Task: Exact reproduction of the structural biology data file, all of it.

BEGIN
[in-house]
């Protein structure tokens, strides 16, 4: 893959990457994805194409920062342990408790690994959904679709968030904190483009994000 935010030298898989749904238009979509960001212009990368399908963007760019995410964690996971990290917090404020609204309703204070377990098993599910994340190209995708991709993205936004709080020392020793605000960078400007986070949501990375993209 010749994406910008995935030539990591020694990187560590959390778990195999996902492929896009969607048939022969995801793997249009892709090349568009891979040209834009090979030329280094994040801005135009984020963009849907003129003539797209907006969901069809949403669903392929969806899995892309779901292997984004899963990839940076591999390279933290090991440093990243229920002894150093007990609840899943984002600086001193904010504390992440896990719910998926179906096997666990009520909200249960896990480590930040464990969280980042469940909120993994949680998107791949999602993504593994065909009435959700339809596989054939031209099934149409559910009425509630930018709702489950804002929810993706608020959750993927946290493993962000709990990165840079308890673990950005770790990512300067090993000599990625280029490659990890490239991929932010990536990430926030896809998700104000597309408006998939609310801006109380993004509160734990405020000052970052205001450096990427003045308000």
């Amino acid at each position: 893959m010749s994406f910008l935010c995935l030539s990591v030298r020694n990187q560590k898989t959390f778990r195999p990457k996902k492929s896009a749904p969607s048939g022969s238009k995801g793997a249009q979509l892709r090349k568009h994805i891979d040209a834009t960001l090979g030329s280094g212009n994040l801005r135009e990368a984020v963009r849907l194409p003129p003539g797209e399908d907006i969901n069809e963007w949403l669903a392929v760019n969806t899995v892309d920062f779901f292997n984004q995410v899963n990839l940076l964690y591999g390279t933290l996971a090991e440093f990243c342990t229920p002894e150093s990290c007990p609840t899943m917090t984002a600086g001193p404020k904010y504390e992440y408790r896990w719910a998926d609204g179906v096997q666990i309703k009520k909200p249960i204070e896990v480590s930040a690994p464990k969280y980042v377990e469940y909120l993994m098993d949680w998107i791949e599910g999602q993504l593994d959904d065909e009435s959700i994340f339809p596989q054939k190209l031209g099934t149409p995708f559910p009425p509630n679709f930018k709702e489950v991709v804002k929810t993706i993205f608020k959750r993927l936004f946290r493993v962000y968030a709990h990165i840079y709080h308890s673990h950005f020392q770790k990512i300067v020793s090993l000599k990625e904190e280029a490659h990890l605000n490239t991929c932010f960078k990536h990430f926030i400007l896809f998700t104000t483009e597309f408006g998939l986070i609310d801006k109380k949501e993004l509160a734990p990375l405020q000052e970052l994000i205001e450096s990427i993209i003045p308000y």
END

[in-house]
């Protein structure tokens, strides 16, 4: 893959990457994805194409920062342990408790690994959904679709968030904190483009994000 935010030298898989749904238009979509960001212009990368399908963007760019995410964690996971990290917090404020609204309703204070377990098993599910994340190209995708991709993205936004709080020392020793605000960078400007986070949501990375993209 010749994406910008995935030539990591020694990187560590959390778990195999996902492929896009969607048939022969995801793997249009892709090349568009891979040209834009090979030329280094994040801005135009984020963009849907003129003539797209907006969901069809949403669903392929969806899995892309779901292997984004899963990839940076591999390279933290090991440093990243229920002894150093007990609840899943984002600086001193904010504390992440896990719910998926179906096997666990009520909200249960896990480590930040464990969280980042469940909120993994949680998107791949999602993504593994065909009435959700339809596989054939031209099934149409559910009425509630930018709702489950804002929810993706608020959750993927946290493993962000709990990165840079308890673990950005770790990512300067090993000599990625280029490659990890490239991929932010990536990430926030896809998700104000597309408006998939609310801006109380993004509160734990405020000052970052205001450096990427003045308000």
């Amino acid at each position: 893959m010749s994406f910008l935010c995935l030539s990591v030298r020694n990187q560590k898989t959390f778990r195999p990457k996902k492929s896009a749904p969607s048939g022969s238009k995801g793997a249009q979509l892709r090349k568009h994805i891979d040209a834009t960001l090979g030329s280094g212009n994040l801005r135009e990368a984020v963009r849907l194409p003129p003539g797209e399908d907006i969901n069809e963007w949403l669903a392929v760019n969806t899995v892309d920062f779901f292997n984004q995410v899963n990839l940076l964690y591999g390279t933290l996971a090991e440093f990243c342990t229920p002894e150093s990290c007990p609840t899943m917090t984002a600086g001193p404020k904010y504390e992440y408790r896990w719910a998926d609204g179906v096997q666990i309703k009520k909200p249960i204070e896990v480590s930040a690994p464990k969280y980042v377990e469940y909120l993994m098993d949680w998107i791949e599910g999602q993504l593994d959904d065909e009435s959700i994340f339809p596989q054939k190209l031209g099934t149409p995708f559910p009425p509630n679709f930018k709702e489950v991709v804002k929810t993706i993205f608020k959750r993927l936004f946290r493993v962000y968030a709990h990165i840079y709080h308890s673990h950005f020392q770790k990512i300067v020793s090993l000599k990625e904190e280029a490659h990890l605000n490239t991929c932010f960078k990536h990430f926030i400007l896809f998700t104000t483009e597309f408006g998939l986070i609310d801006k109380k949501e993004l509160a734990p990375l405020q000052e970052l994000i205001e450096s990427i993209i003045p308000y």